Principles – Narrative

Fundamental value and risk is our focus when evaluating investments

Fundamental (intrinsic) value is the cash generated by an investment. Fundamental value is earned in the future as dividends, interest, and principal are paid or as retained earnings are successfully reinvested. Risk is the likelihood and potential magnitude of a decline in investment cash flows, or the payment of a market price at purchase which is higher than fundamental value.

When buying, we never confuse fundamental value with market price. Market price is what we pay. Fundamental value is what we get. Market price may be found quoted daily in the financial press. Fundamental value is determined by investment cash flows.

Market price, it follows, is not a barometer we would use to evaluate corporate performance. Our evaluation of corporate performance is based on items such as income, assets, and return on capital. We view the stock price of a publicly traded company simply as a record of what others – well informed or not – were willing to pay for it at various times in the past.

Fundamental value is such a critical concept because it is the only reference point for what an investment is actually worth, and therefore, whether or not the market price is fair, high, or low. Two facts support this view. First, the theoretical point that an investment is worth the present value of its future cash flows is self-evident and undisputed. Second, new era theories that have driven prices to speculative levels in the short run have always succumbed to the basic idea of fundamental value in the long run.

We insist on quality with a margin of safety

Investor portfolios must contain primarily quality investments. The portion which is not quality, by definition, is subject to unpredictable and material loss. Therefore, we recommend that risky investments represent a small portion of the investor’s overall portfolio.

We define quality at the investment level. The price of a quality investment is justified by a reliable stream of cash flows. Any other type of commitment is speculative.

A quantifiable margin of safety is the hallmark of a quality investment. For fixed income investments, (a) an issuer’s available resources must be significantly greater than the interest and principal due the investor, or (b) the assets backing an issue must be significantly greater than its price. The former applies to high-grade bonds, the latter to low-grade bonds.

For equity investments, (a) the fundamental value of a company must be significantly greater than its price, or (b) the probability of achieving a desired return must be very high. The latter provides a perspective on value which may be applied to high-grade equities.

We only invest in what we understand

True understanding is built upon high probability statements about businesses and values. It requires a dogged determination to get to the bottom of things and an equally dogged honesty about whether or not we did.

Understanding is also relative. Achieving better than average returns requires understanding security values better than average. The problem is most investment managers believe they are better than average.

Competence and honesty are the keys to assuring that we are not fooling ourselves. Competence means that we are capable of estimating business values and returns for both our portfolios and the markets in which we participate. Honesty means that we are candid about our relative return advantage or lack thereof.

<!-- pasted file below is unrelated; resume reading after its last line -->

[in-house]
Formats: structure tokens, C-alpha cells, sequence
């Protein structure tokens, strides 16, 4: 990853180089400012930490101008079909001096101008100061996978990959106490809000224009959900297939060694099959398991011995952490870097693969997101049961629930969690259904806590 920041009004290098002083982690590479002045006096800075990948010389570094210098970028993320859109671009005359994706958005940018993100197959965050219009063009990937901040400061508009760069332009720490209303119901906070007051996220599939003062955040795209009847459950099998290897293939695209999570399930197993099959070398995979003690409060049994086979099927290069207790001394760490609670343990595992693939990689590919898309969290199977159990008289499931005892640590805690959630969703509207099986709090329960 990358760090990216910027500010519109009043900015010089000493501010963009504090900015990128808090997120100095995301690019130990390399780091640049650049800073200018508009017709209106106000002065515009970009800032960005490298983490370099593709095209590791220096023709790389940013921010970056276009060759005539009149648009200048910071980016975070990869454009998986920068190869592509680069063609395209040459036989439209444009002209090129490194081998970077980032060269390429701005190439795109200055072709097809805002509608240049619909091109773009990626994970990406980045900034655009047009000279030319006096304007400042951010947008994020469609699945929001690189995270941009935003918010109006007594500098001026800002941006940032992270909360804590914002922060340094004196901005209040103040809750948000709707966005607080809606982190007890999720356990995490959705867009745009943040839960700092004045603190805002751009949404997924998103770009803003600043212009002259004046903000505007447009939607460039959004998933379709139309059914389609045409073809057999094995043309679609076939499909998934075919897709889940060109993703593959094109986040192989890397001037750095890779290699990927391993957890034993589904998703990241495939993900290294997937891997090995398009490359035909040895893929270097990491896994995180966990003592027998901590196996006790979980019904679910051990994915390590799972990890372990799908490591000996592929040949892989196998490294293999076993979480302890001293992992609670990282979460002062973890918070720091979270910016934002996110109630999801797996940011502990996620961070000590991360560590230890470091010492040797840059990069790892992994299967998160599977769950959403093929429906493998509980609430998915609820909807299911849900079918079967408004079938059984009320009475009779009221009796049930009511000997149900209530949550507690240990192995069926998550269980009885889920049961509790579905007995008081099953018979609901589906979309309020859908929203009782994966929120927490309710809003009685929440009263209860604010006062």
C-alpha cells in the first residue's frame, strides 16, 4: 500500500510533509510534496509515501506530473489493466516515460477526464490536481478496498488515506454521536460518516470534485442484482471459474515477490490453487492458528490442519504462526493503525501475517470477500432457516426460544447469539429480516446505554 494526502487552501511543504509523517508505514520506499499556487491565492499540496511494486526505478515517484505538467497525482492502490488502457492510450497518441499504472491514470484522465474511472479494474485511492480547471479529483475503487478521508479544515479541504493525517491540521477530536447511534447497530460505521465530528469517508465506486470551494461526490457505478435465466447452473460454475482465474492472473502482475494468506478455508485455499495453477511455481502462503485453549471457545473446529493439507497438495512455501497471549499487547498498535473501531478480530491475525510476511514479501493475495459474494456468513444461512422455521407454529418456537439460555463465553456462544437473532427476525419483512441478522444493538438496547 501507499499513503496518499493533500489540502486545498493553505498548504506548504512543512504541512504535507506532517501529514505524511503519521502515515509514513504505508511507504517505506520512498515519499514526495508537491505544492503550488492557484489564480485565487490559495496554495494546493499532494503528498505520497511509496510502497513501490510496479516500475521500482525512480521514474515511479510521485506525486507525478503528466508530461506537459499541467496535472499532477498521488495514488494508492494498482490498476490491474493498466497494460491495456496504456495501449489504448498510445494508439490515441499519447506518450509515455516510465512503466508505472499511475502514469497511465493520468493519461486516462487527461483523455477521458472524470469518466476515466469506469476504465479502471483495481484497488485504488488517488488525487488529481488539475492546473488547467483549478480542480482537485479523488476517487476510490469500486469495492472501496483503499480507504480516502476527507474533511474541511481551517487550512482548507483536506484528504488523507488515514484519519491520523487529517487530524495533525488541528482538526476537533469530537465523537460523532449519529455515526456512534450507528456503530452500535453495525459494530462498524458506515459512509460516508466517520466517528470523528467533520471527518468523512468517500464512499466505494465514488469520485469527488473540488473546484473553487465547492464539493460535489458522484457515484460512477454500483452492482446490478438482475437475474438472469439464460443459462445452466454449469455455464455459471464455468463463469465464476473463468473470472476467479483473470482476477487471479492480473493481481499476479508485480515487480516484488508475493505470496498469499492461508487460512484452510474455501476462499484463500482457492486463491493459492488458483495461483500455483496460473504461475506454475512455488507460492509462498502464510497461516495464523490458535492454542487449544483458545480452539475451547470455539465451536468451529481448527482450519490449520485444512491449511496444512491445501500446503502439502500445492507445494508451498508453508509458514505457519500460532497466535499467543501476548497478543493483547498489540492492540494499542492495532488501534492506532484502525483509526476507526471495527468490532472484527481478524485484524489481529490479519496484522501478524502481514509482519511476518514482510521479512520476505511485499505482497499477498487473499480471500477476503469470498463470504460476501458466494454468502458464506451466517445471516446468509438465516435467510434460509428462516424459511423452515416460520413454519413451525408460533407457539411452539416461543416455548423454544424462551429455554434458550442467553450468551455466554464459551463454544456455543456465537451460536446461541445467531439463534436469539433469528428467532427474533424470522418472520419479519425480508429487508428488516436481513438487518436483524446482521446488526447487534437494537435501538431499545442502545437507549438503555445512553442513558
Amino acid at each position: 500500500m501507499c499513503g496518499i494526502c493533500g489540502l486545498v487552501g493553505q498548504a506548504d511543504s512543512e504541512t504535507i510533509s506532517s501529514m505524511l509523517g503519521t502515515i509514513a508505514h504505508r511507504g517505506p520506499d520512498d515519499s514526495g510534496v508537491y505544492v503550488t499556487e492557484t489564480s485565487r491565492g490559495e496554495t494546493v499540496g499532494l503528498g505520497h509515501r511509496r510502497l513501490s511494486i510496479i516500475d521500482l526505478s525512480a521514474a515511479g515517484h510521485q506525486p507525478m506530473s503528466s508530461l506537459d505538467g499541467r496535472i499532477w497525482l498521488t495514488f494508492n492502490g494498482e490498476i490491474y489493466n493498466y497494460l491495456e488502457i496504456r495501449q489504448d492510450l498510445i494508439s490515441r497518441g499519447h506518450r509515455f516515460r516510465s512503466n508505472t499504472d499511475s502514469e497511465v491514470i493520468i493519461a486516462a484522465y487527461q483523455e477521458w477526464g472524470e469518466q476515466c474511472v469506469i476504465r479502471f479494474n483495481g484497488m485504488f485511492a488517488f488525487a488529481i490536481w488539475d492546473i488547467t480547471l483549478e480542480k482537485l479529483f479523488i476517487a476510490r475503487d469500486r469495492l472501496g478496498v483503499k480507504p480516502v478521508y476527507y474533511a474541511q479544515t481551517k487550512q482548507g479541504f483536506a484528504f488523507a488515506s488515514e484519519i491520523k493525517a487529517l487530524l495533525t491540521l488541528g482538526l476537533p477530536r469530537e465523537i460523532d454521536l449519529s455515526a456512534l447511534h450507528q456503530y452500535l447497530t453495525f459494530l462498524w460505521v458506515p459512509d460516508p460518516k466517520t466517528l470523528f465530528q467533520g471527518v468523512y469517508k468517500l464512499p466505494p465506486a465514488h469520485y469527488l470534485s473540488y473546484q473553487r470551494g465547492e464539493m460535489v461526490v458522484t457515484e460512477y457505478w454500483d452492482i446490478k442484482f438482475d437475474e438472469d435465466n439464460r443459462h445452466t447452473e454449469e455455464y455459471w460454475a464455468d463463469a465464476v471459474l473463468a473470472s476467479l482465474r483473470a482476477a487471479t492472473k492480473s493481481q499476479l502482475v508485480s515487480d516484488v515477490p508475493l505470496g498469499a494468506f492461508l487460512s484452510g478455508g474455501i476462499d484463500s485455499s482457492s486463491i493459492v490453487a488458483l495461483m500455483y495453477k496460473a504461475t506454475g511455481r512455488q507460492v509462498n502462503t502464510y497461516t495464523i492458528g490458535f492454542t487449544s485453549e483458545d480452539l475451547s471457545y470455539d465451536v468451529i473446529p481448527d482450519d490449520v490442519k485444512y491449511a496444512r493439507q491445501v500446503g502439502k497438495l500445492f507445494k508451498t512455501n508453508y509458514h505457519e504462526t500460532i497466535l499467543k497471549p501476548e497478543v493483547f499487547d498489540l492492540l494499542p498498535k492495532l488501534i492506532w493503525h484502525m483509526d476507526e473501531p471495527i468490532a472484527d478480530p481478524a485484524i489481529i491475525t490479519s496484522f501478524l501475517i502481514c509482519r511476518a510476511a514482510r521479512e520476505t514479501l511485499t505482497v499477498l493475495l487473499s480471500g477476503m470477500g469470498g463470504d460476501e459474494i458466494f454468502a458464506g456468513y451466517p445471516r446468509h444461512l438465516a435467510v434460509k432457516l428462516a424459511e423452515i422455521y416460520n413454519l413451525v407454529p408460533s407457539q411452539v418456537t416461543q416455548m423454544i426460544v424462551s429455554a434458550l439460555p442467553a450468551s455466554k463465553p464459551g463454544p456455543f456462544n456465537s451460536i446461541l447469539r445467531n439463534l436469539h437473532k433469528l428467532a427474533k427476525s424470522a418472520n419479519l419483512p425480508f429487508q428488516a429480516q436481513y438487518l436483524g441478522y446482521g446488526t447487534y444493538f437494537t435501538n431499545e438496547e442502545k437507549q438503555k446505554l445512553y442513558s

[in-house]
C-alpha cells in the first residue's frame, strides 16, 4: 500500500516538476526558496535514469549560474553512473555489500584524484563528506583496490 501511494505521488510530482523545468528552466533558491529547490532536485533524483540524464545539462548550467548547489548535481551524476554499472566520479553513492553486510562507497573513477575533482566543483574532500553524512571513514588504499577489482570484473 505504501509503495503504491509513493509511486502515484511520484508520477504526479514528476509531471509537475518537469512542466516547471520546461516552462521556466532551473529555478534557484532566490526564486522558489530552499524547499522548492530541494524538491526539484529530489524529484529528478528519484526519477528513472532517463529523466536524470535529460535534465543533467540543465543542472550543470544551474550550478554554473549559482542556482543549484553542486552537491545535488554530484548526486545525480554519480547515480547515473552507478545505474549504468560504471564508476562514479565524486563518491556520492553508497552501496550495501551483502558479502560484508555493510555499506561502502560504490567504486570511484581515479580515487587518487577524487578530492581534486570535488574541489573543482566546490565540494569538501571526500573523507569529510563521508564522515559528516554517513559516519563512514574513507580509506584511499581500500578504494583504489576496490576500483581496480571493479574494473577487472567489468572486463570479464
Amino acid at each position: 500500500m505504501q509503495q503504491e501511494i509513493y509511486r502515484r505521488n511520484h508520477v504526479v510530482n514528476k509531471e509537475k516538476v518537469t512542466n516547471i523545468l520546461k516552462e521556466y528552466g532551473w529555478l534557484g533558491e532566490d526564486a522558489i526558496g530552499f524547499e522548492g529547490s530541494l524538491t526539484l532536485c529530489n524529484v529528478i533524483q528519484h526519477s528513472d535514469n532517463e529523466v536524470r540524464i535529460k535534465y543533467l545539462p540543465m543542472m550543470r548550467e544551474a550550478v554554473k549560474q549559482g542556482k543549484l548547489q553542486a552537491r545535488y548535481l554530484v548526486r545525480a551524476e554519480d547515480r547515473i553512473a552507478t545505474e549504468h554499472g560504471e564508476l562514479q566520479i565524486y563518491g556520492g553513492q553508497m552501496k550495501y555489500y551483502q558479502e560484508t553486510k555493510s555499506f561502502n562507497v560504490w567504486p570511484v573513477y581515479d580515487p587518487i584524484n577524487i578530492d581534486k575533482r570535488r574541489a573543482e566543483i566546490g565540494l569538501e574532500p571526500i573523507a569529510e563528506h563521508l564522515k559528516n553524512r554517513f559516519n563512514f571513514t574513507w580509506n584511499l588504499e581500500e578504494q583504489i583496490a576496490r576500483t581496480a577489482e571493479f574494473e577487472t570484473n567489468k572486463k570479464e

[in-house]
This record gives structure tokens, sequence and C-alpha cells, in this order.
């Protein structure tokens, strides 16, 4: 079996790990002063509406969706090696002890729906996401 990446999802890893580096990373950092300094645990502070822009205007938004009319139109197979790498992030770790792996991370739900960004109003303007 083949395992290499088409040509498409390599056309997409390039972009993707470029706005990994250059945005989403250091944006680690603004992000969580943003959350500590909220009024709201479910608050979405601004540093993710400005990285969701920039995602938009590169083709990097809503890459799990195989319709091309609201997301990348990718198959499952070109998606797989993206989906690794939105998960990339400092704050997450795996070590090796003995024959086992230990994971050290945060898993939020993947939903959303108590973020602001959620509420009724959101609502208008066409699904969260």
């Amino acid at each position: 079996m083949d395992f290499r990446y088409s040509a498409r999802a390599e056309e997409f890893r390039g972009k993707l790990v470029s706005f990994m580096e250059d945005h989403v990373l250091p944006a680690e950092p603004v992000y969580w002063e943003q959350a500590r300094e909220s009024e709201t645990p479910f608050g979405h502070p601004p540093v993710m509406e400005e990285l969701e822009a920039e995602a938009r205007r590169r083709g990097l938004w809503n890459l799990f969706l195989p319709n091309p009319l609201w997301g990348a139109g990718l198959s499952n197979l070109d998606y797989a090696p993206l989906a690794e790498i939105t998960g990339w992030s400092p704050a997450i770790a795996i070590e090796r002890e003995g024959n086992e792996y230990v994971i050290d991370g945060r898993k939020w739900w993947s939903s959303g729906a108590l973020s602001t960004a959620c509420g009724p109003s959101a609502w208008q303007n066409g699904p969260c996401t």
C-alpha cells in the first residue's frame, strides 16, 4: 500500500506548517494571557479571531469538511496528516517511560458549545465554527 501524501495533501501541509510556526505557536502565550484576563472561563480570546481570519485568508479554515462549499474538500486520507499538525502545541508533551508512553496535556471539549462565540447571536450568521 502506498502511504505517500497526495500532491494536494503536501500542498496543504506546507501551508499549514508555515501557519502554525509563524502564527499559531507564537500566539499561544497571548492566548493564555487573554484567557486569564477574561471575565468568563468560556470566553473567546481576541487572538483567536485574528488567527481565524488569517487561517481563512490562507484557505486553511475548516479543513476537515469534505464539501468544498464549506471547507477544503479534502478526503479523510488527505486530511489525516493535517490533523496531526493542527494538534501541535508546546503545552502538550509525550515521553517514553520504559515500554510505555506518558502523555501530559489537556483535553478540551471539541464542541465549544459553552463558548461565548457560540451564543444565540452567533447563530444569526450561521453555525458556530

Diversification and concentration are balanced with knowledge

Proper diversification is paramount to quality at the portfolio level. Proper diversification is achieved when the overall portfolio return is protected from unexpected adverse results in individual holdings, industries, or countries.

Proper concentration can be risk reducing as well as value enhancing. Concentration refers to making greater commitments to more attractive investments. The greater the difference between fundamental value and market price, the more robust our knowledge of an investment’s value, and the lower the risk of the investment, the more wealth we will concentrate in that investment.

Successfully executed, concentration has three benefits: (a) returns are enhanced by selecting investments with the highest probability of success, (b) risk is reduced by avoiding mediocre and poor commitments, and (c) knowledge is improved by concentrating the analytical effort.

A concentrated portfolio with fewer holdings is desirable when value-to-price, understanding, and quality are high. A low-cost, more widely diversified approach to a market is appropriate when there are no clear advantages in understanding, and therefore, in our ability to evaluate quality or estimate value-to-price.

Communication is essential for intelligent investor decision-making

One of the greatest risks investors face is selling low in a panic. Education and communication can greatly reduce this risk. We explain to clients the difference between fundamental and market value and openly share the rationale behind our investment decision-making. We believe this significantly reduces the risk of clients selling at market bottoms or buying at market tops.

Communication is also important for evaluating an investment manager’s abilities. Luck, risk, and a bull market can make an incompetent manager look brilliant. Conversely, every brilliant manager will under-perform at some time, and usually this is the best time to invest with them. Investors must look beyond performance to evaluate manager competence. To aid current and prospective clients in this endeavor, we regularly discuss the strategy and holdings behind our performance, and candidly address both our successes and errors.